6. When he says the ‘immorality’ of corruption does not bother him, he probably has something like the following picture in mind. If something is immoral then it is because some or another act violates some or another moral rule. However, not all need to subscribe to one and the same set of moral rules. It is easily conceivable that one has a set of moral rules where it is ‘good’ to be immoral. (This is his meta-understanding of morality.) So, he says, he is not bothered by that. In the subsequent phase of the argument, he introduces a part of his own moral notions and simply assumes that it is either ‘factual’ or ‘universal’, the latter in the sense that ‘it ought to universally hold’. What to universally hold is that ‘development’ is morally good and morally desirable and that everyone ought to find ‘development’ good. That is because the notion of ‘development’ itself is a part of moral vocabulary: one ought to prefer ‘development’ to ‘underdevelopment’.
7. He is familiar with his way of talking and assumes that such a familiarity makes it factual because it does not seem to be formulated (in his mind and explicitly) as a set of explicit moral rules: neither the Bible nor the Torah says ‘you ought to develop’. His naiveté does not, of course, transform his claim into factual ones. (Here, he works at an object-level and believes that just because he has a meta-position on morality, he is now free of all moral considerations.)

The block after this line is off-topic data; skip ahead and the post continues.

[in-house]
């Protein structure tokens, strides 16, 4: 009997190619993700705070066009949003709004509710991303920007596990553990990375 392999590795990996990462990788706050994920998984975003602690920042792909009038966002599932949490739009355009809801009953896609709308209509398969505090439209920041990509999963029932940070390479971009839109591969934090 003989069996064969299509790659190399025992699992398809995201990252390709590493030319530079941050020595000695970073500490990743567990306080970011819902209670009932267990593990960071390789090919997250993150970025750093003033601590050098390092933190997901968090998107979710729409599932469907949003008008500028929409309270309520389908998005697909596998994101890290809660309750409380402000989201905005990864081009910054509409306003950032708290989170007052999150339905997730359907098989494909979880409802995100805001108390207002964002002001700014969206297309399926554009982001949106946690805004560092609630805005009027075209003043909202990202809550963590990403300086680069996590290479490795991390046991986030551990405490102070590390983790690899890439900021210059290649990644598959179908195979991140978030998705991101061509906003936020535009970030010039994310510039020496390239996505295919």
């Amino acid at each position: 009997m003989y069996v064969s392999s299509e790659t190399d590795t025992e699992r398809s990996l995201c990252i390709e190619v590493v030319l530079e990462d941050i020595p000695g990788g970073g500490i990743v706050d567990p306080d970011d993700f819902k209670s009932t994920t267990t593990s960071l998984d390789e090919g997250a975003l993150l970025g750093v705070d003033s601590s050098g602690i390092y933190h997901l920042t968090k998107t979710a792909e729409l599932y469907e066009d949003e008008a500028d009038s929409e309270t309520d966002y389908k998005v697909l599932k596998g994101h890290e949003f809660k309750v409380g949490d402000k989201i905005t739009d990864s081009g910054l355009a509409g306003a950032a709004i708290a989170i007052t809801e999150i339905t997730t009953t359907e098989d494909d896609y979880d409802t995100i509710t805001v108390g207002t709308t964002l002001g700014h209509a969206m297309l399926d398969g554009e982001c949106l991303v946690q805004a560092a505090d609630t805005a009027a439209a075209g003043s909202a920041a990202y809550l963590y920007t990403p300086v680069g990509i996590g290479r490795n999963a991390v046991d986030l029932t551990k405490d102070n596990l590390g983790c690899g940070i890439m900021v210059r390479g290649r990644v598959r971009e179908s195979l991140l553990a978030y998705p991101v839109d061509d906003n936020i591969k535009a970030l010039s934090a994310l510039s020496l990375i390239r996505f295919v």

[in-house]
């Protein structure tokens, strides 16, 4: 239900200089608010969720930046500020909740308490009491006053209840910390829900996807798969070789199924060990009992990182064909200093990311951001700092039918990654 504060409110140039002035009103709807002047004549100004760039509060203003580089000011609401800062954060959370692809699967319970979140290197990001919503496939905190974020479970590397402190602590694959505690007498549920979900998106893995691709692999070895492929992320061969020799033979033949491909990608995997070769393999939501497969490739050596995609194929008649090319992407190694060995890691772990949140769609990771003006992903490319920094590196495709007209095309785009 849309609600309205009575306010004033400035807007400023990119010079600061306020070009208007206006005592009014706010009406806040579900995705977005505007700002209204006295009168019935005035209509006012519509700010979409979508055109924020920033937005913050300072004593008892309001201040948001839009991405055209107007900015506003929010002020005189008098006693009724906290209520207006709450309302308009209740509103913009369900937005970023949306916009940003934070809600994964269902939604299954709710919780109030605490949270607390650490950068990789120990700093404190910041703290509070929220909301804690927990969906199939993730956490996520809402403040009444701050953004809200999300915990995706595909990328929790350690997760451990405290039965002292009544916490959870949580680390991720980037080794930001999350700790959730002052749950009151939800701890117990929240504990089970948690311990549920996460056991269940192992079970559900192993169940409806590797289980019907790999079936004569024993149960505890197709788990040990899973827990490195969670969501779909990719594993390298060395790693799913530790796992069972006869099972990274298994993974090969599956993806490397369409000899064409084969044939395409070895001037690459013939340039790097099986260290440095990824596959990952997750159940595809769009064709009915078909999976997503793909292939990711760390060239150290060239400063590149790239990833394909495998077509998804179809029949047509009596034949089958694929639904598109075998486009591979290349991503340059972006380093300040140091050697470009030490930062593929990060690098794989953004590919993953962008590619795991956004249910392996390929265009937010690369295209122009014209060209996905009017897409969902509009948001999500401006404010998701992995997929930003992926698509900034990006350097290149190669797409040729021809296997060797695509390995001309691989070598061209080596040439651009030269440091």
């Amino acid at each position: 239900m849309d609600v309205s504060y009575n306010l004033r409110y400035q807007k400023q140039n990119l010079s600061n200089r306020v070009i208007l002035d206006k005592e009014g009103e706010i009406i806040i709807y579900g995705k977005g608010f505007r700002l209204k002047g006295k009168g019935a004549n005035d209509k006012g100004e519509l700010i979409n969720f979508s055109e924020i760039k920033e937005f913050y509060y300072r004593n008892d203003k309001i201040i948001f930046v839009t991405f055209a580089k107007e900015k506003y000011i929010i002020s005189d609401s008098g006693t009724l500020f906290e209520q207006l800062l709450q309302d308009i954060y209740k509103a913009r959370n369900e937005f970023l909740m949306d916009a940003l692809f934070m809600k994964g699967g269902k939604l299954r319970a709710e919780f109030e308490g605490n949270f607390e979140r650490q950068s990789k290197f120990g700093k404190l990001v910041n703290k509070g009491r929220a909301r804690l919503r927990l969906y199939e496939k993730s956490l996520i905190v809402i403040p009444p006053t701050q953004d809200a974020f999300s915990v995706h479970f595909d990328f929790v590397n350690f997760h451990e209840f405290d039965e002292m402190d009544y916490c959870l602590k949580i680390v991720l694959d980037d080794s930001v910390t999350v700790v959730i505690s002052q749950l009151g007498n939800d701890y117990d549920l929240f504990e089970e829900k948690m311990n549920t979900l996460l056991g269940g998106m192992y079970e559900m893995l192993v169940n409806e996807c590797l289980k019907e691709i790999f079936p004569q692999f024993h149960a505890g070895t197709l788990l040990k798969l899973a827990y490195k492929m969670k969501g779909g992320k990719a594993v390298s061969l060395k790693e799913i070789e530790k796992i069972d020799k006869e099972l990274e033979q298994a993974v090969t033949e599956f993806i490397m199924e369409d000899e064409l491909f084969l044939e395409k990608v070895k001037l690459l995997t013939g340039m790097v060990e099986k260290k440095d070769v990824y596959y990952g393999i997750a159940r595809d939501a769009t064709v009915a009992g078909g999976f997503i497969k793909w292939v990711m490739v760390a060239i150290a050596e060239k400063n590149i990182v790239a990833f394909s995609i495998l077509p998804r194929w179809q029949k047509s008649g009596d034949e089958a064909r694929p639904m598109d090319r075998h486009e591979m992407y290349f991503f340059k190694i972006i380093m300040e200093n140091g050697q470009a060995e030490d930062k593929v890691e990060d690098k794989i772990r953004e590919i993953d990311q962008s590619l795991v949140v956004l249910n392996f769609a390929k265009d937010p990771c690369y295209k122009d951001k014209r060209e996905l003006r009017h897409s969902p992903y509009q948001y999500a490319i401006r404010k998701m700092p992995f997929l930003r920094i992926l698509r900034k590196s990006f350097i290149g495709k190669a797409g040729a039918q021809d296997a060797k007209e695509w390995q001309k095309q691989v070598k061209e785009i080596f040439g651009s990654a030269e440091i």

8. If you suggest that one can define the word ‘corruption’ in a non-normative way, I agree with you: one can define a word any way one feels like. I never dispute definitions. (There exist many such definitions of corruption in the literature. The idea that corruption is a hindrance to development is also very old: Gunnar Myrdal wrote volumes on this issue in his ‘The Asian Drama’ in the sixties. Since then, many have attempted to define ‘development’ itself in non-normative terms and describe corruption as a process that hinders ‘development’ defined non-normatively. Some have also argued just the opposite based on the same grounds as an efficient way of distributing scarce resources. For literature on corruption, see my article on ‘colonialism and colonial consciousness’. ) However, this was not the issue at stake in the discussions on the Sulekha board. The issue was the presence of normative dimensions in our judgments about corruption in India.
9. If one wants to develop the story about corruption either by using a criterion of failure or by having an analogy akin to the corrosion of bridges or as a systemic failure (based, in some way, on the engineering of societies and organizations), etc one has to do more than provide a stipulative definition of corruption: one has to have a theory of how societies function on the basis of which one could then develop some or another factual standard or criterion. At the moment, no one in the world has such a theory. Thus, the discussion is either about definitions, which is uninteresting as far as I am concerned, or about making sense of our language-use, which is normative in nature.